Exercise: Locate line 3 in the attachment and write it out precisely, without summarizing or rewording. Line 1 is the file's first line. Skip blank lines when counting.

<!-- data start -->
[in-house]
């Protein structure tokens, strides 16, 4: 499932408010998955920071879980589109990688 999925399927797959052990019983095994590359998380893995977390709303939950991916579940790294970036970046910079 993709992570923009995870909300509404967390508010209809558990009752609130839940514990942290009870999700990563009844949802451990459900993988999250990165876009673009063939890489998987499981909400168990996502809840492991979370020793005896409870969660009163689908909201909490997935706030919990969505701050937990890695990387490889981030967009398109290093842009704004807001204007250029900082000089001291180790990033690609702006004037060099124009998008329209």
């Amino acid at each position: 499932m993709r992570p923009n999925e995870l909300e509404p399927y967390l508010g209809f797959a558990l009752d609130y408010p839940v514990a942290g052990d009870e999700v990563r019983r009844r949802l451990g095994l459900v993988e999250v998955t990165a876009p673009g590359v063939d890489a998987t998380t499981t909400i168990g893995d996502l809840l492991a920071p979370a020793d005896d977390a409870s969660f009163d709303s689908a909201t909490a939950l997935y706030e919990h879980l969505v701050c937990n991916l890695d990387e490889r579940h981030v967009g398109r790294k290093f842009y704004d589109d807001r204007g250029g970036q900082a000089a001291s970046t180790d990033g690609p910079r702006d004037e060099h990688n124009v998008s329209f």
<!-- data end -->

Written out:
């Amino acid at each position: 499932m993709r992570p923009n999925e995870l909300e509404p399927y967390l508010g209809f797959a558990l009752d609130y408010p839940v514990a942290g052990d009870e999700v990563r019983r009844r949802l451990g095994l459900v993988e999250v998955t990165a876009p673009g590359v063939d890489a998987t998380t499981t909400i168990g893995d996502l809840l492991a920071p979370a020793d005896d977390a409870s969660f009163d709303s689908a909201t909490a939950l997935y706030e919990h879980l969505v701050c937990n991916l890695d990387e490889r579940h981030v967009g398109r790294k290093f842009y704004d589109d807001r204007g250029g970036q900082a000089a001291s970046t180790d990033g690609p910079r702006d004037e060099h990688n124009v998008s329209f």